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The Bay

KQED

21
Followers
144
Plays
The Bay

The Bay

KQED

21
Followers
144
Plays
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About Us

Every good story starts local. So that’s where we start. The Bay is storytelling for daily news. KQED host Devin Katayama talks with reporters to help us make sense of what’s happening in the Bay Area. One story. One conversation. One idea.

Latest Episodes

How We Got Here, Part 5: Meaningful Work

Gig work is often marketed as 'flexible work.' But it's also precarious and unprotected work, and today gig workers are continuing to put themselves at risk because they struggle to earn the income they need to survive. This pandemic has shown — even more — just how unequal our economy is. So where do we go from here? "How We Got Here" is a special five-part series made by Sam Harnett, Alan Montecillo, and Chris Hoff. These five episodes aired on The Bay from July 6-10.

31 MIN19 h ago
Comments
How We Got Here, Part 5: Meaningful Work

How We Got Here, Part 4: Disempowerment and Debt

Many Americans are in deep debt. Household debt has reached an all time high at over $14 trillion. This means many workers have to do a lot more just to get by. They work longer hours, have second or multiple jobs, and they take out loans. Many people never catch up to the debt they owe. And worse, some options that seem like a light at the end of the tunnel might just sink you deeper in the hole. "How We Got Here" is a special five-part series made by Sam Harnett, Alan Montecillo, and Chris Hoff. These five episodes are airing on The Bay from July 6-10.

36 MIN1 d ago
Comments
How We Got Here, Part 4: Disempowerment and Debt

How We Got Here, Part 3: The Road to Shareholder Capitalism

Big companies spend more of their profits on enriching shareholders and executives than they do on increasing compensation for employees. Today, we talk about how this kind of capitalism became normal. This is the third in a special five-part series made by Sam Harnett, Alan Montecillo, and Chris Hoff. These five episodes are airing on The Bay from July 6-10.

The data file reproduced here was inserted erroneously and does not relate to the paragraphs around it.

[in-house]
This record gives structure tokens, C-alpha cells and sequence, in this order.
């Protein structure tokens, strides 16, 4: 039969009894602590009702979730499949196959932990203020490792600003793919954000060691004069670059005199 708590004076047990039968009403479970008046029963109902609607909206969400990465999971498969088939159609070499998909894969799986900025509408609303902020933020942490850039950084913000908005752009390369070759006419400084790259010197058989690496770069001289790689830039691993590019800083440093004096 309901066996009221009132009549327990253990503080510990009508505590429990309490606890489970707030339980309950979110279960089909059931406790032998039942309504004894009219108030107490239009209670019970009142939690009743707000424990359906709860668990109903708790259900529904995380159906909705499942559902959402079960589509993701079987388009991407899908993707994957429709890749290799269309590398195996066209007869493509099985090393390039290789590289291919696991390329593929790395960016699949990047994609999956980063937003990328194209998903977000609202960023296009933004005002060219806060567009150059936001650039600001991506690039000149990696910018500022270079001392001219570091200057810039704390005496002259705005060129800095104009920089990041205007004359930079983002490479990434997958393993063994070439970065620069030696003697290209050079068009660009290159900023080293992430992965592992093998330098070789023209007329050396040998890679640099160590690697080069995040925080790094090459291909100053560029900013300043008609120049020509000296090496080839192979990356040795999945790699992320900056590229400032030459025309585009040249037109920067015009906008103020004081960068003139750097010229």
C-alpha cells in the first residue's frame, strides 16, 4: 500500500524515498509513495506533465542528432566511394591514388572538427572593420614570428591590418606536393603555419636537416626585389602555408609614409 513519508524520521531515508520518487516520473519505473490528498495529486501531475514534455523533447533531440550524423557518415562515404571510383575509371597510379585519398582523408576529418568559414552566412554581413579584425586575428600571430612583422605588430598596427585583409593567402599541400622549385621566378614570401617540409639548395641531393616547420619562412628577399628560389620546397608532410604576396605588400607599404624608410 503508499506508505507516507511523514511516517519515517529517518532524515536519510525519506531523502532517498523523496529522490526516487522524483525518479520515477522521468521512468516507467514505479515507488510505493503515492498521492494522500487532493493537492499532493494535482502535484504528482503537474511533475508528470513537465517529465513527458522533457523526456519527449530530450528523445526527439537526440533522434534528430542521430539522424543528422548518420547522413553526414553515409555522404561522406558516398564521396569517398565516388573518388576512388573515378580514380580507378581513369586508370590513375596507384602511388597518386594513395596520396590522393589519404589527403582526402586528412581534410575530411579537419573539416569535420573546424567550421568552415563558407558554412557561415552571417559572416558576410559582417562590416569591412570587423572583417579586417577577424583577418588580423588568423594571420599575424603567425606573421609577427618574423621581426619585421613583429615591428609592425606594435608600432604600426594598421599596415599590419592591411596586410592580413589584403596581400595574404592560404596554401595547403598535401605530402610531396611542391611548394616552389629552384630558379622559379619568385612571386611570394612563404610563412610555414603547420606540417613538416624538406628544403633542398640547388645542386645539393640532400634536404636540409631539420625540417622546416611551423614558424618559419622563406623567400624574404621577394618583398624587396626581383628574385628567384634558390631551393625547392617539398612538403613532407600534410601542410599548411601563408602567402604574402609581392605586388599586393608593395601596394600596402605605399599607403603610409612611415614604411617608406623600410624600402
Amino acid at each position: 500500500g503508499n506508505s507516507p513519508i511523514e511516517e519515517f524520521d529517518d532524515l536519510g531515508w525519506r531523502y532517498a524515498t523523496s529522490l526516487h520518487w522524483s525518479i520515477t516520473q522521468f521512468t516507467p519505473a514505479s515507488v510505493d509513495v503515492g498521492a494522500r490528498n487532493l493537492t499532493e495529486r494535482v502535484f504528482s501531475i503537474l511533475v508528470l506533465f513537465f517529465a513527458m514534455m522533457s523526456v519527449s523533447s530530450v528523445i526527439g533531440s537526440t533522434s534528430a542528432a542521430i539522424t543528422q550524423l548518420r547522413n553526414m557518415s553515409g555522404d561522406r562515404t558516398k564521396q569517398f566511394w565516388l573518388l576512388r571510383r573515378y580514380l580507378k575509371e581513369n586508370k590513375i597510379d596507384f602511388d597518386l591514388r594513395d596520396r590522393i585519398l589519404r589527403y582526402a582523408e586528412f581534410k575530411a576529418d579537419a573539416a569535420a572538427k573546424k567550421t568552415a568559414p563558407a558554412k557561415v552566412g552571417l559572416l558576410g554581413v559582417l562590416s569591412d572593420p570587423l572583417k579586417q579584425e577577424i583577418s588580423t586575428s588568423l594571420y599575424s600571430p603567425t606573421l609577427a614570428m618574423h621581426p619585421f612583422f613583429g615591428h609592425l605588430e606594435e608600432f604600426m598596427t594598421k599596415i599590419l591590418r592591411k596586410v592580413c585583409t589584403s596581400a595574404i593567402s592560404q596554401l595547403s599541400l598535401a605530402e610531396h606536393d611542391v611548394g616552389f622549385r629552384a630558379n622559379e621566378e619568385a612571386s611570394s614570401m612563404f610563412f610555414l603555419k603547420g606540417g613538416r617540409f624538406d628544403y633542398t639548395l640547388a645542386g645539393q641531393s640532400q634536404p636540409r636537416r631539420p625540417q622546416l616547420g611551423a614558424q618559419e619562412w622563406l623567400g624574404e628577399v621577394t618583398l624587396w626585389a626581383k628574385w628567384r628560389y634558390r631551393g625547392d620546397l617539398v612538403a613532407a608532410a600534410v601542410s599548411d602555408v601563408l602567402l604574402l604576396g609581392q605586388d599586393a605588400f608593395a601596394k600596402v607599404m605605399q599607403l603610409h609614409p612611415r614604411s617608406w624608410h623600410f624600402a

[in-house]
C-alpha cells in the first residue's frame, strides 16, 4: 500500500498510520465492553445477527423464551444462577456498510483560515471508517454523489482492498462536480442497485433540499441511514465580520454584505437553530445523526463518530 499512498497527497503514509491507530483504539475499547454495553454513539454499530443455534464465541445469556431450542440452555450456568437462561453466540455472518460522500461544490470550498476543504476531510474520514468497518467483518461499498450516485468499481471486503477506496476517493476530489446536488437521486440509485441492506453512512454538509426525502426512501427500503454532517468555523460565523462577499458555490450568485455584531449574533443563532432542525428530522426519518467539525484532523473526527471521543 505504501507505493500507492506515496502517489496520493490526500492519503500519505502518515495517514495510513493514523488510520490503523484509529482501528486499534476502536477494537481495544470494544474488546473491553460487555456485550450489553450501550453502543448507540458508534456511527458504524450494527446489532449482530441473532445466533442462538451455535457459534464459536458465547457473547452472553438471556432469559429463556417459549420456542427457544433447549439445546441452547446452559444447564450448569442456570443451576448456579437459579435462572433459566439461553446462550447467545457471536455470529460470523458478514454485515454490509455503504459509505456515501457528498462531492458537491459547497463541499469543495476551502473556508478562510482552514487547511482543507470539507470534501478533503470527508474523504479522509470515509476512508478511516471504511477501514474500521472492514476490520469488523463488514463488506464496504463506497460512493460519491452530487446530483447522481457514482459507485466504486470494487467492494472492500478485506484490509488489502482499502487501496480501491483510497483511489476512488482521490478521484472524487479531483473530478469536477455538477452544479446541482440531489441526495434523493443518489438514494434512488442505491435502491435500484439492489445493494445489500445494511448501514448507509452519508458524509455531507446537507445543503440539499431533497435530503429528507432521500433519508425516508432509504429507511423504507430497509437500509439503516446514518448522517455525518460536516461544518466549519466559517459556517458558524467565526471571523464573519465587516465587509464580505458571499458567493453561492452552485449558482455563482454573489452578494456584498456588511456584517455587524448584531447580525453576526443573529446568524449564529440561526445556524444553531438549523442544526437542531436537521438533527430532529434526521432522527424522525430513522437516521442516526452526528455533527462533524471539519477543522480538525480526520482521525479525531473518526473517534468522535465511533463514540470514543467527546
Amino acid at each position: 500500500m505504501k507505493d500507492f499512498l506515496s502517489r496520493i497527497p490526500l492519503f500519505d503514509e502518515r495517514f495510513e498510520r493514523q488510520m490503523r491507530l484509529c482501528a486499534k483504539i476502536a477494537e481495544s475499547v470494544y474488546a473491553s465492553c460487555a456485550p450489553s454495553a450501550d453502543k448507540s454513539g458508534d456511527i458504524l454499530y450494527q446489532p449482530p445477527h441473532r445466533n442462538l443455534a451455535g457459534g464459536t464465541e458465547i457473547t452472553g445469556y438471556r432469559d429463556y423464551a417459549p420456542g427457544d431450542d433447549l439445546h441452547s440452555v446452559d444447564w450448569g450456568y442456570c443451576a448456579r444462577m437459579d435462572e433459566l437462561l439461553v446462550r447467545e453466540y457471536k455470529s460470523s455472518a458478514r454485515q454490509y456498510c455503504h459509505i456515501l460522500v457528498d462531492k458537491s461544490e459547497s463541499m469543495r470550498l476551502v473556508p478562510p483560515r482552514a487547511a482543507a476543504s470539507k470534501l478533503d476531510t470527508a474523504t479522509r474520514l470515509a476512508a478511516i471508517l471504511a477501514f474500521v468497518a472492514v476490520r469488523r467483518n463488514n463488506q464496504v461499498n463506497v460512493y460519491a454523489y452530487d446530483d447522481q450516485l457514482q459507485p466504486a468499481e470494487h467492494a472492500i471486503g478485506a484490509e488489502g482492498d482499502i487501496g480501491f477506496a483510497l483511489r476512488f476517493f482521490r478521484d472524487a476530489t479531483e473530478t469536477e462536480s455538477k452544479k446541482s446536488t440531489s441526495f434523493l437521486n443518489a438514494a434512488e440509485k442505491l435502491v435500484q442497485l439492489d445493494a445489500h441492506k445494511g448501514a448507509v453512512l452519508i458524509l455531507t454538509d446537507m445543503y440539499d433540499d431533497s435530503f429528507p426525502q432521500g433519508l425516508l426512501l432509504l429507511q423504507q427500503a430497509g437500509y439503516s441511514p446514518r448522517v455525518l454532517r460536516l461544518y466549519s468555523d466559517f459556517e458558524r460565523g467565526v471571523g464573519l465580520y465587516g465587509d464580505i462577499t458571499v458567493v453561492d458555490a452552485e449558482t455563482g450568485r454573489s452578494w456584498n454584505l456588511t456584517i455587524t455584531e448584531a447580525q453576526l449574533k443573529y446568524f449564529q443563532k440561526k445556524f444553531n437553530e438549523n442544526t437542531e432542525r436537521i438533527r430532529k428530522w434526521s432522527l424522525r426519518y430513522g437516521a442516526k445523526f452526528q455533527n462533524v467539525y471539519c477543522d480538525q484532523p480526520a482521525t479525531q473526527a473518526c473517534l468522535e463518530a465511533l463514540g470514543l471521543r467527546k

38 MIN2 d ago
Comments
How We Got Here, Part 3: The Road to Shareholder Capitalism

How We Got Here, Part 2: The Attack on Worker Power

Only 1 in 10 workers in America are part of a union. And for many people, having one would make it a lot easier to advocate for better pay and protections during this pandemic. But worker power has slowly been dismantled by employers and politicians over the years. This is the second in a special five-part series made by Sam Harnett, Alan Montecillo, and Chris Hoff. These five episodes are airing on The Bay from July 6-10.

43 MIN3 d ago
Comments
How We Got Here, Part 2: The Attack on Worker Power

How We Got Here, Part 1: The 'Great Risk Shift' From Companies To Workers

Tens of millions of people in the US are either out of a job or still working without meaningful protections, benefits, or wage increases. And if something goes wrong, workers mostly have to figure it out on their own. This is the first in a special five-part series made by Sam Harnett, Alan Montecillo, and Chris Hoff. These five episodes will air on The Bay from July 6-10.

37 MIN4 d ago
Comments
How We Got Here, Part 1: The 'Great Risk Shift' From Companies To Workers

Workers Have Lost Benefits, Power, And Protections

On Monday, we're airing the first in a special five-part series by KQED reporter Sam Harnett and editor Alan Montecillo. It digs into how workers in the US have lost benefits, power, and protections over the last few decades. Today, we're sharing a sneak preview. These episodes will air from July 6-10.

6 MIN1 w ago
Comments
Workers Have Lost Benefits, Power, And Protections

The People of Color Tasked With 'Fixing' Silicon Valley's Race Problem

Tech companies in Silicon Valley are turning to Black employees and other workers of color to help them respond to Black Lives Matter protests nationwide. While some employees feel good about having their company’s ear, it also exposes tech's diversity problem at the top and how the burden of responding to racism often falls on workers of color, who may be jeopardizing their careers. Guest:Nitasha Tiku, tech culture reporter forThe Washington Post You can read Nitasha's full story on this topichere.